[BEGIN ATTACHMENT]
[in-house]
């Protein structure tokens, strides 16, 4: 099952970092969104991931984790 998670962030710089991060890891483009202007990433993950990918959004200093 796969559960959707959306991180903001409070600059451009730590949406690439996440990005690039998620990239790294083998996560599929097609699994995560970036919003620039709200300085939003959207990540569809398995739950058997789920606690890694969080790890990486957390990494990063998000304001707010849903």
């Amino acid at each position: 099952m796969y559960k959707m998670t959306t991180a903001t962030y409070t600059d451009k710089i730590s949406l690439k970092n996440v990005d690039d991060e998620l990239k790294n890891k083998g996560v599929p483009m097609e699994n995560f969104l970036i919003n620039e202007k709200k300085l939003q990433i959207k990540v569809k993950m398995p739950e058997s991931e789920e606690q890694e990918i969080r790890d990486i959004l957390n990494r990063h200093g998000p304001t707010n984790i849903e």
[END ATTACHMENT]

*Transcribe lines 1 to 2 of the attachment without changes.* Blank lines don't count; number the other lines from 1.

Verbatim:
[in-house]
């Protein structure tokens, strides 16, 4: 099952970092969104991931984790 998670962030710089991060890891483009202007990433993950990918959004200093 796969559960959707959306991180903001409070600059451009730590949406690439996440990005690039998620990239790294083998996560599929097609699994995560970036919003620039709200300085939003959207990540569809398995739950058997789920606690890694969080790890990486957390990494990063998000304001707010849903």